Dangerous Intimacies: Toward a Sapphic History of the British Novel

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Duke University Press, 1997 - Literary Criticism - 191 pages
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Refuting commonly held beliefs within women's and lesbian history, feminist theory, and histories of the novel, Dangerous Intimacies challenges the idea that sex between women was unimaginable in British culture before the late nineteenth century. Lisa L. Moore argues that literary representations of female sexual agency - and in particular 'sapphic' relationships between women - were central to eighteenth-century debates over English national identity. Moore shows how the novel's representation of women's 'romantic friendships' - both platonic and sexual - were encoded within wider social concerns regarding race, nation, and colonialist ventures.
Moore demonstrates that intimacy between women was vividly imagined in the British eighteenth century as not only chaste and virtuous, but also insistently and inevitably sexual. She looks at instances of sapphism in such novels as Millenium Hall, Memoirs of a Woman of Pleasure, Belinda, and Emma and analyses how the new literary form of the novel made the bourgeois heroine's successful negotiation of female friendship central to the establishment of her virtue. Moore also examines representations of sapphism through the sweeping economic and political changes of the period and claims that middle-class readers' identifications with the heroine's virtue helped the novel's bourgeois audience justify the violent bases of their new prosperity, including slavery, colonialism, and bloody national rivalry.
In revealing the struggle over sapphism at the heart of these novels of female friendship - and at the heart of England's national identity - Moore shows how feminine sexual agency emerged as an important cultural force in post-Enlightenment England. Of particular interest to readers engaged in literary and queer theory, Dangerous Intimacies will also appeal to students and scholars of the novel, eighteenth-century studies, and postcolonial studies.

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Page 135 - The first error, and the worst, lay at her door. It was foolish, it was wrong, to take so active a part in bringing any two people together. It was adventuring too far, assuming too much, making light of what ought to be serious — a trick of what ought to be simple. She was quite concerned and ashamed, and resolved to do such things no more. "Here have I," said she, "actually talked poor Harriet into being very much attached to this man.
Page 141 - Seldom, very seldom, does complete truth belong to any human disclosure ; seldom can it happen that something is not a little disguised, or a little mistaken...
Page 139 - It was all the service she could now render her poor friend ; for as to any of that heroism of sentiment which might have prompted her to entreat him to transfer his affection from herself to Harriet, as infinitely the most worthy of the two, or even the more simple sublimity of resolving to refuse him at once and for ever, without vouchsafing any motive, because he could not marry them both, Emma had it not.
Page 141 - Very little white satin, very few lace veils; a most pitiful business! Selina would stare when she heard of it.' But, in spite of these deficiencies, the wishes, the hopes, the confidence, the predictions of the small band of true friends who witnessed the ceremony, were fully answered in the perfect happiness of the union, (p.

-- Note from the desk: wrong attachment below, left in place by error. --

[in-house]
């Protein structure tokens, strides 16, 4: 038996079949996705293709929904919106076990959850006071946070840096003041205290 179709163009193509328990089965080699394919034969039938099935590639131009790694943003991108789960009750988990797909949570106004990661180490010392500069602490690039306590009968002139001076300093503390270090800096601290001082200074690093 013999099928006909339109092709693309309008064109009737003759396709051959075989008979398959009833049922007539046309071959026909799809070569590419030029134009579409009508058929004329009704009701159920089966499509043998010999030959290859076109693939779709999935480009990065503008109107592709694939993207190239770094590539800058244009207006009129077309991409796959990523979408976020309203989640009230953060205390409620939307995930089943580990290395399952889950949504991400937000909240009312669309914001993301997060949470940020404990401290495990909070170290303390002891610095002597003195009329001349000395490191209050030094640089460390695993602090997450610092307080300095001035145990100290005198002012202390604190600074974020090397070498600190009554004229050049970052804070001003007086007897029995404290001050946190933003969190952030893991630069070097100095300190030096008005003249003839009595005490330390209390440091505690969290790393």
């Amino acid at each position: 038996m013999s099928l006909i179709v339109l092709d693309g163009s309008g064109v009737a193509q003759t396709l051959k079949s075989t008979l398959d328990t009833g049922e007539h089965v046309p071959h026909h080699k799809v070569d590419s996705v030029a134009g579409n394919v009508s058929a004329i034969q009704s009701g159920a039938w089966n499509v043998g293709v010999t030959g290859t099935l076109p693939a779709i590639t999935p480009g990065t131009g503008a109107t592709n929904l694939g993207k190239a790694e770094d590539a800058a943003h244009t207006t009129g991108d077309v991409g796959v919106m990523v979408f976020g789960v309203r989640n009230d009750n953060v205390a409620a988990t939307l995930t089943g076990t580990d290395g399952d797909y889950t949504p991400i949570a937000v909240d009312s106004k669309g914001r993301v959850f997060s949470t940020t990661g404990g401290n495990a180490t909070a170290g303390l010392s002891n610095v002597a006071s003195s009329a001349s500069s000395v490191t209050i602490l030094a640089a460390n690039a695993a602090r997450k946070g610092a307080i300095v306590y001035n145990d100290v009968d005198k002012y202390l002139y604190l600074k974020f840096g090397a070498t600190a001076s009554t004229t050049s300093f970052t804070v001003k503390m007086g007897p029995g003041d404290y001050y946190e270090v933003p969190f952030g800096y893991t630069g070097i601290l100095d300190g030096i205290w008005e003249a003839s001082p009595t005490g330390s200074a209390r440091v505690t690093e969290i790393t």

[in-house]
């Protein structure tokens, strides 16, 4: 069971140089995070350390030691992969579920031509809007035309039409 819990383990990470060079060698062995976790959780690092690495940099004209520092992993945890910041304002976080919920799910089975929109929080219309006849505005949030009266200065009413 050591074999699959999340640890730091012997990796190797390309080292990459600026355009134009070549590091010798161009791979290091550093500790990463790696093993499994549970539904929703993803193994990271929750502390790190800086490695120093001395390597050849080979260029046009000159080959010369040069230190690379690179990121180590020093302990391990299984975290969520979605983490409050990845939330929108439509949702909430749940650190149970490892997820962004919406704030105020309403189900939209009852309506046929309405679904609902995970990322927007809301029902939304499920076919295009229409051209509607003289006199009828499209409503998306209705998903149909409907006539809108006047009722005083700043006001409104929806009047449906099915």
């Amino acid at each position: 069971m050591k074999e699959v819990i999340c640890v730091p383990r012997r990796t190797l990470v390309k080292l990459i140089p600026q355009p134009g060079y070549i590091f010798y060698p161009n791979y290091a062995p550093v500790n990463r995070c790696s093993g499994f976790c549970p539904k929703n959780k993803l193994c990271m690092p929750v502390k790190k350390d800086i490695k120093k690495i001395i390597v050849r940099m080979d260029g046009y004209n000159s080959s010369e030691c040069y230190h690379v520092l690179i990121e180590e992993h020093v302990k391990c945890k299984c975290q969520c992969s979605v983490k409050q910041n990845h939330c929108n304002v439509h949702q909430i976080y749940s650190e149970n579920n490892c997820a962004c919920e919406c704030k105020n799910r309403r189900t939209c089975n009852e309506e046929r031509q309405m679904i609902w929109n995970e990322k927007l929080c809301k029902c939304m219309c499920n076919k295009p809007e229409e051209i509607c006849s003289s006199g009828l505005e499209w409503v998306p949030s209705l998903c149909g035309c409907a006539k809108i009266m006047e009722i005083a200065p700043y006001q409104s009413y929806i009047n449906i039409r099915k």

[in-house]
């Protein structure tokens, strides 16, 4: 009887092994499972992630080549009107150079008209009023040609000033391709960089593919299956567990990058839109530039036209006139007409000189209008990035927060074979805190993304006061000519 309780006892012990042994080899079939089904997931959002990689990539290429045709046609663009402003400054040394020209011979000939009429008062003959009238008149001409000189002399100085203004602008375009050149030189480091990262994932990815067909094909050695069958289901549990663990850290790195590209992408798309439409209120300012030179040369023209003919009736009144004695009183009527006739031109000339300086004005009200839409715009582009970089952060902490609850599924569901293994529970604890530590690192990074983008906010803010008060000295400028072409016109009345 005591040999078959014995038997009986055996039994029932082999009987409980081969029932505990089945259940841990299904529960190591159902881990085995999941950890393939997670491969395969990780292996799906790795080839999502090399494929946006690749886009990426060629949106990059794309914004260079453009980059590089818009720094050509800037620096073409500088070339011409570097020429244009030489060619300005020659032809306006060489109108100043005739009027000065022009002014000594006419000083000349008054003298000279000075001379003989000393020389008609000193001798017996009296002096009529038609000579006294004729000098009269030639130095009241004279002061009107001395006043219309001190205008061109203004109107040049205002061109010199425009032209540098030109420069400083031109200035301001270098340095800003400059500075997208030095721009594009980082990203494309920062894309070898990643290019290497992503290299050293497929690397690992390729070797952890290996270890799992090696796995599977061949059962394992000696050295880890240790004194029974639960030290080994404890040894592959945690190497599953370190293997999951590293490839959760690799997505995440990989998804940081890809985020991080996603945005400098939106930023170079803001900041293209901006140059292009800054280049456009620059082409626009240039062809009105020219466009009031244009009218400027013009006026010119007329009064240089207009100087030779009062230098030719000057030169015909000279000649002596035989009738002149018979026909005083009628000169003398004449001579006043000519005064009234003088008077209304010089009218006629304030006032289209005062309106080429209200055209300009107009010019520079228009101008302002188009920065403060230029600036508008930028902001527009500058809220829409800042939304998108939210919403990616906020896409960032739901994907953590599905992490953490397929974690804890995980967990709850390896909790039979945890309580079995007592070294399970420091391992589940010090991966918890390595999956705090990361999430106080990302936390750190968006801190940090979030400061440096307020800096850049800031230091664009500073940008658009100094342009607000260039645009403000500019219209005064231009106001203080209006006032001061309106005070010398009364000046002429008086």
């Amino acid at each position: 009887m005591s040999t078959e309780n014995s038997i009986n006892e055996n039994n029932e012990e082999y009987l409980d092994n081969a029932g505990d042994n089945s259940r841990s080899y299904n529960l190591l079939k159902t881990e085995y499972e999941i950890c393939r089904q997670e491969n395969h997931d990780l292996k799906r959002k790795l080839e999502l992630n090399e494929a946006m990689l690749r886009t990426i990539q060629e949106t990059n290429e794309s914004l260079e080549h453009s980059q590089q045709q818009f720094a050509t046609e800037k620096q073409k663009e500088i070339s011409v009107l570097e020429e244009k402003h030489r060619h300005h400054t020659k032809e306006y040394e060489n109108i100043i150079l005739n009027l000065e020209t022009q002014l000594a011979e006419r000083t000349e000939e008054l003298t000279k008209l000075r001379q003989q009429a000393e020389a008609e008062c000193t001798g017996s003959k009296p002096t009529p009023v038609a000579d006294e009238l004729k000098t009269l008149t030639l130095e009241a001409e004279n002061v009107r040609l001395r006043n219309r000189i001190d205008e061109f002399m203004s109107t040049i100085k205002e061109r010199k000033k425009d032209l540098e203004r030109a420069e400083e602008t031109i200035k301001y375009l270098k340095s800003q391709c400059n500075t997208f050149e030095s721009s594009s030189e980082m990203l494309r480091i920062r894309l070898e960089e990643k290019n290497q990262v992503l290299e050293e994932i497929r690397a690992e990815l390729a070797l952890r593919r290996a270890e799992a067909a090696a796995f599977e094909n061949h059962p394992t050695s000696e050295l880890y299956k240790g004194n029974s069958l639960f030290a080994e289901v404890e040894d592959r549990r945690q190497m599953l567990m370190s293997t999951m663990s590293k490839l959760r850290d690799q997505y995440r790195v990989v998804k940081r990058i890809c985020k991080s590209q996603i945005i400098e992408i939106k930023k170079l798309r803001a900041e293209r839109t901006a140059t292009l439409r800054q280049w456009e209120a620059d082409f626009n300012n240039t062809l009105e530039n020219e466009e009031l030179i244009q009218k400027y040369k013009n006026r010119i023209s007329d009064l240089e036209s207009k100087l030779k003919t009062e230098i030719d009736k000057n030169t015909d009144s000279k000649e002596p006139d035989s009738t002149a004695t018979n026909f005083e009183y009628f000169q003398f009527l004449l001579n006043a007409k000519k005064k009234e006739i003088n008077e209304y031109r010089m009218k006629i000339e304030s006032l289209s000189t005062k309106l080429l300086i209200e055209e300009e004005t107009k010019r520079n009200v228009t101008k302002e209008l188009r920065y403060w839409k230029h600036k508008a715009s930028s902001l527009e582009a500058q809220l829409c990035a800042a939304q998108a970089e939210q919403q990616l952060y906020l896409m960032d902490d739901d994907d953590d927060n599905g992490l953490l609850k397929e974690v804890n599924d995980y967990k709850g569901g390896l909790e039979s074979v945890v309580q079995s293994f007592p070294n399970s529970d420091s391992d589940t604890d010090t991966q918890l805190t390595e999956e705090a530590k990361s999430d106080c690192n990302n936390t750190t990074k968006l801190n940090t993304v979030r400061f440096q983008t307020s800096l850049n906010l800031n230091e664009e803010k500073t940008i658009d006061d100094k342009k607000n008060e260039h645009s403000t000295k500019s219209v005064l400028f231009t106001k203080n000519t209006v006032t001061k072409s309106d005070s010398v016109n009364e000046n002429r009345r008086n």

Page 161 - colonial discourse" as "an ensemble of linguistically-based practices unified by their common deployment in the management of colonial relationships. Underlying the idea of colonial discourse... is the presumption that during the colonial period large parts of the non-European world were produced for Europe through a discourse that imbricated sets of questions and assumptions, methods of procedure and analysis, and kinds of writing and imagery, normally separated out into the discrete areas of military...
Page 123 - She was a very pretty girl, and her beauty happened to be of a sort which Emma particularly admired. She was short, plump and fair, with a fine bloom, blue eyes, light hair, regular features, and a look of great sweetness...
Page 42 - ... different, they might have been as generous, as tender-hearted and just, as they are unfeeling, rapacious, and cruel. Surely this traffic cannot be good, which spreads like a pestilence, and taints what it touches! which violates that first natural right of mankind, equality and independency, and gives one man a dominion over his fellows which God could never intend...
Page 17 - The power to narrate, or to block other narratives from forming and emerging, is very important to culture and imperialism, and constitutes one of the main connections between them.
Page 70 - Cole's remark was that her indescretion proceeding from a constitutional facility, there were little hopes of any thing curing her of it, but repeated severe experience. Mine was that I could not conceive how it was possible for mankind to run into a taste, not only universally odious, but absurd, and impossible to gratify; since, according to the notions and experience I had of things, it was not in nature to force such immense disproportions.
Page 63 - I found every thing breath'd an air of decency, modesty and order. In the outer parlour, or rather shop, sat three young women, very demurely employ'd on millinery work, which was the cover of a traffic in more precious commodities; but three beautifuller creatures could hardly be seen.

About the author (1997)

Lisa L. Moore is Associate Professor of English at the University of Texas at Austin.

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